The risk faced by Irish police of occupational exposure to HIV and other blood-borne infections is "as likely as being struck by an asteroid," according to expert testimony during a test compensation case conducted by Ms Justice Mary Irvine in July 2009 following a high level of compensation claims involving fear of transmission of such diseases coming before the Irish courts.
Since then, reports today's Irish Independent, compensation payouts have been reduced from "upwards of €50,000" to between €5000 and €7000.
Full story below.
Garda payouts for injury fears slashed due to 'tiny' HIV risk
By Ray Managh
Tuesday July 13 2010
COMPENSATION for gardai claiming they suffered anxiety after minor scrapes with potential drug addicts has been slashed after the risk of illness was deemed to be "as likely as being struck by an asteroid".
After a test case was taken before the High Court, damages for stress were yesterday cut to well below what can be awarded by the District Court.
But while this will save the State in compensation costs, the final bill will more than quadruple after legal costs are included.
Some judges, have, in the past, awarded gardai in similar cases upwards of €50,000 at a time when no significant attempt had been made to test for HIV contamination.
Ms Justice Mary Irvine conducted a test case during which she heard from medical experts that the risk of a garda contracting diseases from drug addicts was as likely as being struck by an asteroid.
Since delivering her judgment, Ms Justice Irvine has significantly reduced that element of compensation relating strictly to anxiety about contracting an anti-social disease.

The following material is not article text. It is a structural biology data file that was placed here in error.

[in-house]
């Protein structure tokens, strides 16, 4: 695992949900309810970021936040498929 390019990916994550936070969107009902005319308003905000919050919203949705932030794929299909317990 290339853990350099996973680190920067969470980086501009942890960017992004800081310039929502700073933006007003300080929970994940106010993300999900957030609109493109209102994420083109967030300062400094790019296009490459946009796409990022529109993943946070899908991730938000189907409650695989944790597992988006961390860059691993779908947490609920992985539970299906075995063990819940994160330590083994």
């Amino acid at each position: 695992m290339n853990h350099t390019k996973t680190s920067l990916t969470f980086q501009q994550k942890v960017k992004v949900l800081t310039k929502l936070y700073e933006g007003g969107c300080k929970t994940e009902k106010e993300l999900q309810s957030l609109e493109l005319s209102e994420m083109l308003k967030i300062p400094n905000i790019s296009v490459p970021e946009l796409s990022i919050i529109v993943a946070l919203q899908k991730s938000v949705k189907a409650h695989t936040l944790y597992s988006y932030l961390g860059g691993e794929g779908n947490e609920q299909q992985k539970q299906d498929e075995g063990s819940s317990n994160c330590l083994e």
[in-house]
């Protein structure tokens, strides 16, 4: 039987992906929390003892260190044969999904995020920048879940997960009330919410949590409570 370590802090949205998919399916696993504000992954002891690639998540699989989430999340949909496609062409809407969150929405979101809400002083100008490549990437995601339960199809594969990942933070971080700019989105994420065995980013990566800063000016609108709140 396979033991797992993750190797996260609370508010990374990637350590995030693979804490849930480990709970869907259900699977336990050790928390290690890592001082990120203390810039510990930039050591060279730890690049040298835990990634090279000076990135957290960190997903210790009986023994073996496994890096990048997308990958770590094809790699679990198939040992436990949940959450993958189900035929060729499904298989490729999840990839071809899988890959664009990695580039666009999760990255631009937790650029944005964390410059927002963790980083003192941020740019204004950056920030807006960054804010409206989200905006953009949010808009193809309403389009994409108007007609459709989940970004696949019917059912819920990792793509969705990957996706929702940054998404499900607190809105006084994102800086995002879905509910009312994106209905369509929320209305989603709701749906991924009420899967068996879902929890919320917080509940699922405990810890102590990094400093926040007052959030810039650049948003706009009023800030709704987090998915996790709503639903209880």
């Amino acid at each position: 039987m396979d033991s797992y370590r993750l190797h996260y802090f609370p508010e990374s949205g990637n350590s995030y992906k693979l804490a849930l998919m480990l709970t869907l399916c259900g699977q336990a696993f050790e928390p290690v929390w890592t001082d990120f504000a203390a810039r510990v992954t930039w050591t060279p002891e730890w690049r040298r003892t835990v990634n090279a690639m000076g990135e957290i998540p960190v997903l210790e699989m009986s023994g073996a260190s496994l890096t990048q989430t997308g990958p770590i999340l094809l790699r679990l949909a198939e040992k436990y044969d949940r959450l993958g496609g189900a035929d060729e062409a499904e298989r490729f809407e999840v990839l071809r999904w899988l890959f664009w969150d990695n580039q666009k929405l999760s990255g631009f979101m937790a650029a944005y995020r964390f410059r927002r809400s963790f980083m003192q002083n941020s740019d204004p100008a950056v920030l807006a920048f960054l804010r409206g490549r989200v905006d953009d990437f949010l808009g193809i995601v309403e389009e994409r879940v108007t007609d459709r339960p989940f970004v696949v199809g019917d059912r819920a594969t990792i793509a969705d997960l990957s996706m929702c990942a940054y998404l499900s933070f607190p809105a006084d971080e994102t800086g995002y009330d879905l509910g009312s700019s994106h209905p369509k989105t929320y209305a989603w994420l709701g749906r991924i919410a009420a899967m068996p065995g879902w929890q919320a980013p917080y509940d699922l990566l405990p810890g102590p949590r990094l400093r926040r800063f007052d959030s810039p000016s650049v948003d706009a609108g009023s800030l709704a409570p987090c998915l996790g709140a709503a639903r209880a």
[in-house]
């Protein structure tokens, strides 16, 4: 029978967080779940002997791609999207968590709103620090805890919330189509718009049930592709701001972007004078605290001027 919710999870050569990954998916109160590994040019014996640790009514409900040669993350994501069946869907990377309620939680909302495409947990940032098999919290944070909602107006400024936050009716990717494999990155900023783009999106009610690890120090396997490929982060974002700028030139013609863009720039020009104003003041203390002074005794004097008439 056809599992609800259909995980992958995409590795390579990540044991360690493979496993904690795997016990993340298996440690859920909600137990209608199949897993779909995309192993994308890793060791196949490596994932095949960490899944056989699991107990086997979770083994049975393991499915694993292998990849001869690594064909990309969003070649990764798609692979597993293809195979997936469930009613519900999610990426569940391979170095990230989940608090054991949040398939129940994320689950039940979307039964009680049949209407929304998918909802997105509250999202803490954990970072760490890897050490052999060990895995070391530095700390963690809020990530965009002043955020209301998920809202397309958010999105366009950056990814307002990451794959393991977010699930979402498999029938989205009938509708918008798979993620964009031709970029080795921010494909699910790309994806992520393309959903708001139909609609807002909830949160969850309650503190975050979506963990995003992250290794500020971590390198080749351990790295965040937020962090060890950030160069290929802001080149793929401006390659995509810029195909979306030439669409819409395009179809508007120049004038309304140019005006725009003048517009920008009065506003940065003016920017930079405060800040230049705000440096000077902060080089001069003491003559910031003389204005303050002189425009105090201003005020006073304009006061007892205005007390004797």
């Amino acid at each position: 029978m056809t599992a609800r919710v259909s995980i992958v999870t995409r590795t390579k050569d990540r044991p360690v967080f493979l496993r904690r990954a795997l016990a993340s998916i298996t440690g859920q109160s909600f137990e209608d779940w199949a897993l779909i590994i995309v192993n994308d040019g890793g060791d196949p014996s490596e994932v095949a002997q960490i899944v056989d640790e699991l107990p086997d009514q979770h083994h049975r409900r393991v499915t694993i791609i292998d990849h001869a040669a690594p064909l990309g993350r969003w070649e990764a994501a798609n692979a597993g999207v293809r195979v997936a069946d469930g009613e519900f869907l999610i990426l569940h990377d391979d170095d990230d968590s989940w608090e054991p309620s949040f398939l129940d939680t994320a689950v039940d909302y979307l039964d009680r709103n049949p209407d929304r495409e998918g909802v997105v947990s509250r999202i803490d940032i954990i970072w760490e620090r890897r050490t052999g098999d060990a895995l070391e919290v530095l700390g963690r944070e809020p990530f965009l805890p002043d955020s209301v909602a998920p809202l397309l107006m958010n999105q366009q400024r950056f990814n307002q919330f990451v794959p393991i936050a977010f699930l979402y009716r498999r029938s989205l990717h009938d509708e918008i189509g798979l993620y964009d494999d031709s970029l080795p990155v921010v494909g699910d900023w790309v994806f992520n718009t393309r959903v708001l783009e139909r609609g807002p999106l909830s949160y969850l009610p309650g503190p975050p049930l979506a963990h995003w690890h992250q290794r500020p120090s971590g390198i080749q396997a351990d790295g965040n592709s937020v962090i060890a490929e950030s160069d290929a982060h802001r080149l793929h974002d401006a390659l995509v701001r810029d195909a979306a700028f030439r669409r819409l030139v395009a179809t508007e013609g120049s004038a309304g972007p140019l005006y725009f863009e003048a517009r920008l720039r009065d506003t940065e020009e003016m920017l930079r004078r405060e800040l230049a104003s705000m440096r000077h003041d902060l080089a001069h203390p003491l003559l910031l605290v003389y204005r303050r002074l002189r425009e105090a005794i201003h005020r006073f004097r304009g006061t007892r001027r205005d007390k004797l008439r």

Yesterday, she reminded authorities of the need to allay garda fears through continued education about the remote risk of infection. She said in incidents of injury it was important to carry out tests on assailants.
Gda Cormac McAvock, of Oranhill, Oranmore, Galway, was awarded €7,000 for anxiety and physical injury he suffered while making an arrest when he was stationed in Mullingar.
He did not know what had caused a finger wound but had been advised to have blood tests. He did not have counselling and had not asked that his assailant be tested for HIV.
Gda Gerard Ryan, of The Grove, Louisa Valley, Leixlip, Co Kildare, was awarded €5,000 for stress suffered after he was injured during an arrest.
Ms Justice Irvine said he had believed he had been bitten by his assailant who was not a known drug user and he had been advised of the very minute risk of infection.